Today, San Miguel de Allende has preserved its reputation as a splendid Colonial city in Mexico's central highland, the Bajio. In acknowledgement of the town's importance for all Mexicans, San Miguel was declared by the Mexican government in 1926 a National Historic Monument, in 2002 a Pueblo Magico and in 2008, San Miguel and the nearby sacred town of Atotonilco achieved Unesco World Heritage status.

2010 is a very important year for Mexico for two reasons: the 200th anniversary of Mexico's fight for independence from Spain and the 100th anniversary of its revolution. In May, a military ceremony removed the remains of twelve independence leaders from crypts near Angel of Independence monument and carried in glass caskets to Chapultepec Castle where the President gave a speech.

Here's a rundown of some of the bigger projects that are in the works for Mexico's 2010 bicentennial celebration:

Arco del Bicentenario - Bicentennial Arch:A monument to commemorate the bicentennial will be constructed in Mexico City along the Paseo de la Reforma, the city's main avenue, beside the Torre Mayor. To be inaugurated on September 15, 2010.

Ruta 2010 - Route 2010: Will mark several routes along highways throughout Mexico that were traveled either during Mexico's War of Independence or the Mexican Revolution. The routes will be marked with special signs and there will be historical information as well as historical information available along the way. Six routes have been chosen, three from the independence movement and three from the Revolution. The road between San Miguel de Allende and Delores Hidalgo is one of those routes.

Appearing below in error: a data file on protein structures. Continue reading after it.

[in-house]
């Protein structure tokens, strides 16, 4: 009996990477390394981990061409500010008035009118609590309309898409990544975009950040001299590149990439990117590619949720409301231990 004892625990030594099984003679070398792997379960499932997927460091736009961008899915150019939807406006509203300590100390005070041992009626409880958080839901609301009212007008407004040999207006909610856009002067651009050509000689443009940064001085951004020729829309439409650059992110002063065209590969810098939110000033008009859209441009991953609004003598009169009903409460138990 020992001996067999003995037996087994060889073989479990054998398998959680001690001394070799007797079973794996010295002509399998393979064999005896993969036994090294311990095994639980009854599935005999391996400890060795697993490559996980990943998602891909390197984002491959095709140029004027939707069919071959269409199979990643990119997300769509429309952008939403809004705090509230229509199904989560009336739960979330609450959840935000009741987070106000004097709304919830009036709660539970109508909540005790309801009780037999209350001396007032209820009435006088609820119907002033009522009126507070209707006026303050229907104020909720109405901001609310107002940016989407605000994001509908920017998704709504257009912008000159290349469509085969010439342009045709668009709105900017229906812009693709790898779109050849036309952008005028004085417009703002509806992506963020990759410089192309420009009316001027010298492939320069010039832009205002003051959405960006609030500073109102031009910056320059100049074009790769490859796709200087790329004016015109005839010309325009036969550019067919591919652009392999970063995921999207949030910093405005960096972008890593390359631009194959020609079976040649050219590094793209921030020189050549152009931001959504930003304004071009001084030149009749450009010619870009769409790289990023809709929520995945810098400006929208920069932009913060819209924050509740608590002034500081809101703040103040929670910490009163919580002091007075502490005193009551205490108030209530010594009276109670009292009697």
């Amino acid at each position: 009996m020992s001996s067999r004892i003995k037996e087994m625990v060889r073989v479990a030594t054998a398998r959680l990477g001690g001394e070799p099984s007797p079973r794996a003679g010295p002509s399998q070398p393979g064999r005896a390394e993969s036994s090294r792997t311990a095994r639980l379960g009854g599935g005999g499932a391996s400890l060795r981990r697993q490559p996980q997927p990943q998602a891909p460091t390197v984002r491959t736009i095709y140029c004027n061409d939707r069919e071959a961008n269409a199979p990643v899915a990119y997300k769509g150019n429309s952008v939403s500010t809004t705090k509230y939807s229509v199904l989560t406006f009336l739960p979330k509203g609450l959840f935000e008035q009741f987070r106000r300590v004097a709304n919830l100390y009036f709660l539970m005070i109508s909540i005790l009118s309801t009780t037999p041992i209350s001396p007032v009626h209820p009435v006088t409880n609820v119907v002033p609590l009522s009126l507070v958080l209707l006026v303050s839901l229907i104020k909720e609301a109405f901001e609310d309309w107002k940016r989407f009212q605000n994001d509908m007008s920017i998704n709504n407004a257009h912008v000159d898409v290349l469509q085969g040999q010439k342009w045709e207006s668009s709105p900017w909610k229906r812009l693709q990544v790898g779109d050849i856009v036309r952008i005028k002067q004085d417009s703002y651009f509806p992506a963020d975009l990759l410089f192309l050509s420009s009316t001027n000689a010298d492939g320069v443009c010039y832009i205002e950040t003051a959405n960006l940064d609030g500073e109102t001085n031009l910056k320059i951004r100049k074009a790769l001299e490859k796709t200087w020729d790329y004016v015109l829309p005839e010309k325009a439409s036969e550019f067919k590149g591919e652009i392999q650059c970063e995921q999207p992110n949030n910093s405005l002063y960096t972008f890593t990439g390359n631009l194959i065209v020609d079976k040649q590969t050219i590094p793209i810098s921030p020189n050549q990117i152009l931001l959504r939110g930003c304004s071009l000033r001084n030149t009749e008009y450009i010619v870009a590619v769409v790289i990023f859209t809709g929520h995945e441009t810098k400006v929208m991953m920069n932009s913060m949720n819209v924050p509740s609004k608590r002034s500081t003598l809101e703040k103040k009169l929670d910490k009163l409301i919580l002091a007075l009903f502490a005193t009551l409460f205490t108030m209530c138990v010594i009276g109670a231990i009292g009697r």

Expo Parque Bicentenario - Bicentennial Expo Park: Over 245 acres have been set aside for a Bicentennial Expo Park in the state of Guanajuato, where a type of world fair will take place from July through November, 2010. The Expo park will contain exhibitions and photographs that will teach visitors about Mexico's past and allow them to reflect on the future. Various pavilions will house cultural, historical, artistic, musical and ecological exhibits as well as featuring artistic, and folkloric events, gourmet tastings, and events highlighting Mexico’s heritage.